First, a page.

It is the third occasion that works by Argentine sculptor Laura Nucenovich have been exhibited in Galería Thames, and her collection, ‘Sobre nudos y sobre el ser’, is an impressive addition to her already well established reputation at the Palermo gallery. The exhibition is a series of figuras and nudos (knots), sculpted in iron and acrylic.
It is an exploration of the tumultuous nature of the human condition and man’s often dramatic and painful relationship with el Otro. Indeed, the collection’s blurb seems greatly influenced by Jean-Paul Sartre’s Existentialist creed that “Hell is the Other”, and the somewhat agonistic philosophy behind the work is perhaps a little heavy for those looking to enjoy a nice trip out to see some pretty art.
This said, I found the works incredibly aesthetically pleasing, and despite their rather pessimistic subject matter, the sculptures of ‘Sobre nudos’ are an exhibition of the artist’s remarkable skill. Born in Buenos Aires where she was trained by the sculptor Ernesto Levin, Laura Nucenovich’s notion of her “own existence” is what compels her to create. She sees her sculptures as a representation of this and a “continuation of the ardent search for a signature style, without ignoring tradition”.
Walking through the gallery, I have no doubt that each sculpture of this collection is profoundly influenced by personal experience. The expressions of pain and anxiety upon the faces of each contorted figure seem intensely real, as though the products of the artist’s deep and genuine understanding of the sentiments they convey.
The sculptures – some of which are displayed on plinths, others suspended from the ceiling – mainly show female figures whose elongated, wire-like limbs have been stretched into knots which restrict or encapsulate their bodies. These knots either encircle the figures, imprisoning them, or else they impede their reach towards something unattainable. A few of the sculptures (my favourites being the ‘Vínculos’ series) feature two or three bodies intertwined; they seem combined in a manner similar to the lovers of Gustav Klimt’s sensual painting ‘The Kiss’. However, as opposed to evoking bliss, Nucenovich’s figures do not make eye contact, depicting a more tragic relationship between human beings.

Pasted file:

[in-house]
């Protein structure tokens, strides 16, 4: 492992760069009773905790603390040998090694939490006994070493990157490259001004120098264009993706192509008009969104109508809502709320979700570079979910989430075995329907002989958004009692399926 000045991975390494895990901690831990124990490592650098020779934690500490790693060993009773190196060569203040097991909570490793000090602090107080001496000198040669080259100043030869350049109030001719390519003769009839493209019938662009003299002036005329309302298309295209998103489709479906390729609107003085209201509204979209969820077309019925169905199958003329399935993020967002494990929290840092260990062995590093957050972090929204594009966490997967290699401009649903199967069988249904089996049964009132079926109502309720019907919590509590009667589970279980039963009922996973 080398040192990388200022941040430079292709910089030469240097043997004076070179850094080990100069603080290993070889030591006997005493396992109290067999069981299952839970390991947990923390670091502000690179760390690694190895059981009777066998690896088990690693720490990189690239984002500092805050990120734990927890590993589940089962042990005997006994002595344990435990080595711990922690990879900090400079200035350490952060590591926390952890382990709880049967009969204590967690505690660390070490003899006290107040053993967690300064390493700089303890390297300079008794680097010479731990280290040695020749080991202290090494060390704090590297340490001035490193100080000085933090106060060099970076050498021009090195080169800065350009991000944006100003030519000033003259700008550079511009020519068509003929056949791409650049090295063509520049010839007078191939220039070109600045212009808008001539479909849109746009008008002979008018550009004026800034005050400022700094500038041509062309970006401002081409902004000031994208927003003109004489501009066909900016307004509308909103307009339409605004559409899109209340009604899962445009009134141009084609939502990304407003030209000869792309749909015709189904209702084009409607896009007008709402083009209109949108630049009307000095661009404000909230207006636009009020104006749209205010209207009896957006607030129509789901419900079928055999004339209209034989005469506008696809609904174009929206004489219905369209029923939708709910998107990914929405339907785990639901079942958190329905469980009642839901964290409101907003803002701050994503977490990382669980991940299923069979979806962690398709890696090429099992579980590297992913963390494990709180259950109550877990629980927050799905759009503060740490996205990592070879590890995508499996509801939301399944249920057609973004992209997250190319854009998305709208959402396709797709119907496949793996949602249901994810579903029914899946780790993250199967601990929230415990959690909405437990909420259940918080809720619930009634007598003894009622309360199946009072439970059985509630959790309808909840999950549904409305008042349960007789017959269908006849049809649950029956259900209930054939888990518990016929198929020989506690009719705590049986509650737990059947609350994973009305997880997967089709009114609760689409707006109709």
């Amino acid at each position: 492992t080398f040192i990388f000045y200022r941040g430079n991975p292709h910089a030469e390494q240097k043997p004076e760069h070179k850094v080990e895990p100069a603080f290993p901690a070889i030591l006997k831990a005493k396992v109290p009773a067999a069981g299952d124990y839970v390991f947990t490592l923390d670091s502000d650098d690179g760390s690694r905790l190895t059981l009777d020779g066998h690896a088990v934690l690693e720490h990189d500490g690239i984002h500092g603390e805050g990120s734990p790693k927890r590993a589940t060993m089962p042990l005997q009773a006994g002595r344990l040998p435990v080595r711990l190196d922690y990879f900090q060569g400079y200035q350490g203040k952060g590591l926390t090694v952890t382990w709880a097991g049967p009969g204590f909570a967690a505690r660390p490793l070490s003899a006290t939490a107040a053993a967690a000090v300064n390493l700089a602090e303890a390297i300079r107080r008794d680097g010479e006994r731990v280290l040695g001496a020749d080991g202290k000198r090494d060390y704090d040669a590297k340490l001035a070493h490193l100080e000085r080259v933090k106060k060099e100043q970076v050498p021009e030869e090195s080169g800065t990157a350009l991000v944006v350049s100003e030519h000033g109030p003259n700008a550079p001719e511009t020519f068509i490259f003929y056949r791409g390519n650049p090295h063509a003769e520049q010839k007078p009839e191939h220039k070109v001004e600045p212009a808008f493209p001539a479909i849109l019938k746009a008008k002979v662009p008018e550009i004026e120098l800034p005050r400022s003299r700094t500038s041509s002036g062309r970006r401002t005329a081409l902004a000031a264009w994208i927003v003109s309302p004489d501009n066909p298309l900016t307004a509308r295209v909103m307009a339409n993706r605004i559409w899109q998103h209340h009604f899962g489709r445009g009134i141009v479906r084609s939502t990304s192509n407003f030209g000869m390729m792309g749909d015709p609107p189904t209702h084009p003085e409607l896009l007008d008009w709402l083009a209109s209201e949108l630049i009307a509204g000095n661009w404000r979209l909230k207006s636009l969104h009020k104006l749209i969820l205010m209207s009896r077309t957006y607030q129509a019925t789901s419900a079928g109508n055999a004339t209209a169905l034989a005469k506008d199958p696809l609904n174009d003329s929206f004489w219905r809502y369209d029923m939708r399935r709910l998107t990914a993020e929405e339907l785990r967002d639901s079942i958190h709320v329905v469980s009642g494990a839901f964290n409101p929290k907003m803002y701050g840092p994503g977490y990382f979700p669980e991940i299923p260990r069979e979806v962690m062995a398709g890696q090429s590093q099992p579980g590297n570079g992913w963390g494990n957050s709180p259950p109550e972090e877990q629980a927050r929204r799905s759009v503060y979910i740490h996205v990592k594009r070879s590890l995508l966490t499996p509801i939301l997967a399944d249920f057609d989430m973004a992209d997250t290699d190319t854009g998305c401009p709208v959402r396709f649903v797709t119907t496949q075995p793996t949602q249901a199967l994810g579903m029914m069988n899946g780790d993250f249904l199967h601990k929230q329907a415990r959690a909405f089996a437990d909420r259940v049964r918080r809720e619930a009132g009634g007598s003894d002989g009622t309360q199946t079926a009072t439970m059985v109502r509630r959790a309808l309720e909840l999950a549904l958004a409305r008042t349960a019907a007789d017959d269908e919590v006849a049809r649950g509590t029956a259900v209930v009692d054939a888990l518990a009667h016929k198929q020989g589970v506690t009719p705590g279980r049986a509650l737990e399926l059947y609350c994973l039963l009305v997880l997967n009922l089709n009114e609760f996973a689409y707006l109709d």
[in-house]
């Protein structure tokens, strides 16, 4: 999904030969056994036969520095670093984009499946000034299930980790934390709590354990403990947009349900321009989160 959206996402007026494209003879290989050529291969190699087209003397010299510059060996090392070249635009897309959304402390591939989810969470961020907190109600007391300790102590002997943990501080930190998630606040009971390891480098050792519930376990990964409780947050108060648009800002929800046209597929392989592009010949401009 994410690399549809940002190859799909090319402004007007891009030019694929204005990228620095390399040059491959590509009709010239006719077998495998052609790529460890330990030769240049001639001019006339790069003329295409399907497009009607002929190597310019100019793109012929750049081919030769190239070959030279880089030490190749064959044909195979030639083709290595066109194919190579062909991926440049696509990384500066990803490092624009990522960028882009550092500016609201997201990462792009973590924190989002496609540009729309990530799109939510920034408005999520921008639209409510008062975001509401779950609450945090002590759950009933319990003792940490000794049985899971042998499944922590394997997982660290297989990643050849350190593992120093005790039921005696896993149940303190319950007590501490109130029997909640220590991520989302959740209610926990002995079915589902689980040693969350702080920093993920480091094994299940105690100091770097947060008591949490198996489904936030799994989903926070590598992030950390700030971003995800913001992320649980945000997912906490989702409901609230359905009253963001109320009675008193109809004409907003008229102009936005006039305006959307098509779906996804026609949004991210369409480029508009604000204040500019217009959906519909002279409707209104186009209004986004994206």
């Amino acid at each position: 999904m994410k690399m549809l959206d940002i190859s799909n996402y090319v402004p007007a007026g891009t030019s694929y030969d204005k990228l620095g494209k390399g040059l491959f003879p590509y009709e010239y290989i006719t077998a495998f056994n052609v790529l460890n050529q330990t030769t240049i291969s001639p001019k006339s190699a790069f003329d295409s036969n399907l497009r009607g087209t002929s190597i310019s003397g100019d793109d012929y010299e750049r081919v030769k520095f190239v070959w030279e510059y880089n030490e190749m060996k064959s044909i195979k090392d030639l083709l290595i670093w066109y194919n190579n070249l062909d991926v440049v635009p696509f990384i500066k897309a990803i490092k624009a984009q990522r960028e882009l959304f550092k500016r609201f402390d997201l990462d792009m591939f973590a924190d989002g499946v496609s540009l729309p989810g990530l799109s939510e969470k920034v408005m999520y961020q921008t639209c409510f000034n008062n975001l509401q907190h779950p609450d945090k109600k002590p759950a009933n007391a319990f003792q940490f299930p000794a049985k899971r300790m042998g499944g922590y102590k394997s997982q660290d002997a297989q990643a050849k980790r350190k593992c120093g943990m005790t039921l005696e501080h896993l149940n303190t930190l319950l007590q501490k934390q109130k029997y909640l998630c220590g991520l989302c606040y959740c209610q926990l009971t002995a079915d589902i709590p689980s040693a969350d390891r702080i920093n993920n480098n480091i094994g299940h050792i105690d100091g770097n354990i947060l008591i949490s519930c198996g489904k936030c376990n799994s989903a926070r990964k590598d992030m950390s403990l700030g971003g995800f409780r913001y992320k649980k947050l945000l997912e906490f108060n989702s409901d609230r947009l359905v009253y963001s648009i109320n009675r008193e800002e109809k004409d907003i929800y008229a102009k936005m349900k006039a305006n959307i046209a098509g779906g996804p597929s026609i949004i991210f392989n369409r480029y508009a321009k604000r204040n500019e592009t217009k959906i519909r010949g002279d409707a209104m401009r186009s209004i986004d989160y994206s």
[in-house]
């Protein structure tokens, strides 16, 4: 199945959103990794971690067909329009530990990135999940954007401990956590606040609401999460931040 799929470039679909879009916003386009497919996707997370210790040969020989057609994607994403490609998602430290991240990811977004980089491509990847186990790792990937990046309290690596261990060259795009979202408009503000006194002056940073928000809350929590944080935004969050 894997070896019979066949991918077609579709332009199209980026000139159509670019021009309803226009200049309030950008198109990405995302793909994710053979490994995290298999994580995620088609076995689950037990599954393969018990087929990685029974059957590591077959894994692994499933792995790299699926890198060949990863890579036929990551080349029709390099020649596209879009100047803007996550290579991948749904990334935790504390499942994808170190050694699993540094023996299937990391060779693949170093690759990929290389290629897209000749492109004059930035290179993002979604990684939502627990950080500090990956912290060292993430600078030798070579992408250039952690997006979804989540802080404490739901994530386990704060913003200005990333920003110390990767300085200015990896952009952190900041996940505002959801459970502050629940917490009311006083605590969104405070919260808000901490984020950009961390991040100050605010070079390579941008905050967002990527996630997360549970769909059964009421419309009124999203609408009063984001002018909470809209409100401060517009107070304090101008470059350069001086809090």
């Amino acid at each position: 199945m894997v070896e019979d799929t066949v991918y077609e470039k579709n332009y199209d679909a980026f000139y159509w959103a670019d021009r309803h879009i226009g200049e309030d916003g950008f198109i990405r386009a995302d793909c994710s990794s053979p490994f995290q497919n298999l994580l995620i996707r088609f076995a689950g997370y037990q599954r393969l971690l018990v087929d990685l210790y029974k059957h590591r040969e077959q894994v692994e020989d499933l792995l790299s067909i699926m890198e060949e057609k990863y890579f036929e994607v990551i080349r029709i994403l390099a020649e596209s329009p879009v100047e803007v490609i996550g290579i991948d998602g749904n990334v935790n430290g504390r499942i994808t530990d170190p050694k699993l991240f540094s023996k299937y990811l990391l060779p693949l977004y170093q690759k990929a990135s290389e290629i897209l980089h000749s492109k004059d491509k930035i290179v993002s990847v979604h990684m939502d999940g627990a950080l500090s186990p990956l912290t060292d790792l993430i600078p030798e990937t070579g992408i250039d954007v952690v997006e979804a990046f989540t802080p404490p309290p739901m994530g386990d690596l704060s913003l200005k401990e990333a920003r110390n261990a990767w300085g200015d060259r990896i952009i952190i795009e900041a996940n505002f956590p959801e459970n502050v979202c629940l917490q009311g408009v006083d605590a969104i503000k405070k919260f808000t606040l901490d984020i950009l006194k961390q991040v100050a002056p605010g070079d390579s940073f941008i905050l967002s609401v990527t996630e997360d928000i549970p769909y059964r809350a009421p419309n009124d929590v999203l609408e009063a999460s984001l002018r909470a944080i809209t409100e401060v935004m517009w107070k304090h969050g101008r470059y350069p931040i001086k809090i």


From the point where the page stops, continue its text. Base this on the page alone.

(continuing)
Certainly, it was these figures’ faces which I found to be the most compelling aspect of the work. The eye of the spectator is immediately drawn to the furrowed brow and anxious expression of the earthy yellow figure of ‘En el camino’. The piece projects utter claustrophobia as she sits inside an imprisoning orbit of her own knotted limbs.
Similarly, tucked away on the gallery’s patio were two alien-esque figures, their bodies splayed, spread-eagled and moulded to the curved shapes of the insurmountable wire circles within which they are trapped. Although not knotted, the subject of ‘Salir de la tormenta’ is entirely ensnared, her back arched, striving to be freed to the point where her neck appears broken, and her body abstracted as though a spectacle from Cirque du Soleil.
Such pieces were powerful, and set against the plain white, softly lit walls of the minimalistic gallery, the sculptures were dramatic. Two other exhibitions are running alongside ‘Sobre nudos’. Towards the back of the gallery are Dan Weisman’s photographic explorations of people in space: ‘El no lugar’, and Luis Alteri’s bright, abstract collection of paintings entitled: ‘Ultimo Juego’, in which he plays with colour and creative freedom.
These diverse works provide a stark contrast with the main exhibition, and the gallery constantly offers an innovative and interesting selection of contemporary art, broaching a range of ideas and encompassing a variety of styles and medium.
The gallery’s directora, Mabel Ibarra, tells me that the Galería Thames exhibits the work of both prominent and lesser known contemporary and abstract artists boasting a turnover of new collections every three to four weeks. The space, which opened in 2007, is chic and modern, and the crowd which gradually filled the gallery around me throughout the evening was young and trendy. It would be an excellent idea to investigate future exhibitions, and check out what the space in Palermo Soho has to offer. Whether or not you subscribe to the profound and complex philosophies which are so often proposed by contemporary artists, ‘Sobre nudos’ is not only indisputably interesting and absorbing, but it is an attractive accompaniment to an evening spent sampling an elegant gallery.
For those interested in purchasing pieces from the collection, prices range between $1,700 and $3,900.
‘Sobre nudos y sobre el ser’ is running until Tuesday 6th October at Galería Thames, Thames 1776, which is open Monday-Fridays, 2-8pm and Saturdays, 3-8pm. Entrance is free. For more information on Laura Nucenovich, visit www.lauranucenovich.com. For more information on upcoming exhibitions at Galería Thames, call 4832 1968 or write to firstname.lastname@example.org